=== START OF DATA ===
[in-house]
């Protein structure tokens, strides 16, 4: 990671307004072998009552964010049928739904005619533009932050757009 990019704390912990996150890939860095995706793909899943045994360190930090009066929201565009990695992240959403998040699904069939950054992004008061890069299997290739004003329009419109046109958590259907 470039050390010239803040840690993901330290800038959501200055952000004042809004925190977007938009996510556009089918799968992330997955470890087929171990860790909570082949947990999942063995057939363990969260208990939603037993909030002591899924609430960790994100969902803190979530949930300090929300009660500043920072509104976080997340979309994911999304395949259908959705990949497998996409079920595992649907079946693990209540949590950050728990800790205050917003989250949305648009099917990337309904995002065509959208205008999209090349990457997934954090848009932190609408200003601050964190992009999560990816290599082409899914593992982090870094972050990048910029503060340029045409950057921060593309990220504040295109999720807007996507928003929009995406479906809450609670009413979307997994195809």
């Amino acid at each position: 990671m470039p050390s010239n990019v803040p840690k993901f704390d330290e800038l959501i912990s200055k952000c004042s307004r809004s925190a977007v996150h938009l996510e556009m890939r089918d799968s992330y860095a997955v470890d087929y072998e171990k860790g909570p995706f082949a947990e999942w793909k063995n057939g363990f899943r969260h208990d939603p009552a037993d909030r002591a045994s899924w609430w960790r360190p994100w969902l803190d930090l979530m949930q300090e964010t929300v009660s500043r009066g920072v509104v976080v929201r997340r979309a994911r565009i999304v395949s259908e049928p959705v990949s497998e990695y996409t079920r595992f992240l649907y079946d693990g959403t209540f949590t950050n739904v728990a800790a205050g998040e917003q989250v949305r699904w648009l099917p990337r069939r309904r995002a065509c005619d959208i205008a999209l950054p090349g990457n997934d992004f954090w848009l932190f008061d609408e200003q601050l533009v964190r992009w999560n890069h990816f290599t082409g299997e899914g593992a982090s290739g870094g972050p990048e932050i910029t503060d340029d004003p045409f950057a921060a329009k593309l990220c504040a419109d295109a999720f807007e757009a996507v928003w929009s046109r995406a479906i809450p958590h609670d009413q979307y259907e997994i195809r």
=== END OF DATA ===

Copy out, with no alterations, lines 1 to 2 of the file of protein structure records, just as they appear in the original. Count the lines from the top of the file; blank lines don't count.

[in-house]
């Protein structure tokens, strides 16, 4: 990671307004072998009552964010049928739904005619533009932050757009 990019704390912990996150890939860095995706793909899943045994360190930090009066929201565009990695992240959403998040699904069939950054992004008061890069299997290739004003329009419109046109958590259907 470039050390010239803040840690993901330290800038959501200055952000004042809004925190977007938009996510556009089918799968992330997955470890087929171990860790909570082949947990999942063995057939363990969260208990939603037993909030002591899924609430960790994100969902803190979530949930300090929300009660500043920072509104976080997340979309994911999304395949259908959705990949497998996409079920595992649907079946693990209540949590950050728990800790205050917003989250949305648009099917990337309904995002065509959208205008999209090349990457997934954090848009932190609408200003601050964190992009999560990816290599082409899914593992982090870094972050990048910029503060340029045409950057921060593309990220504040295109999720807007996507928003929009995406479906809450609670009413979307997994195809």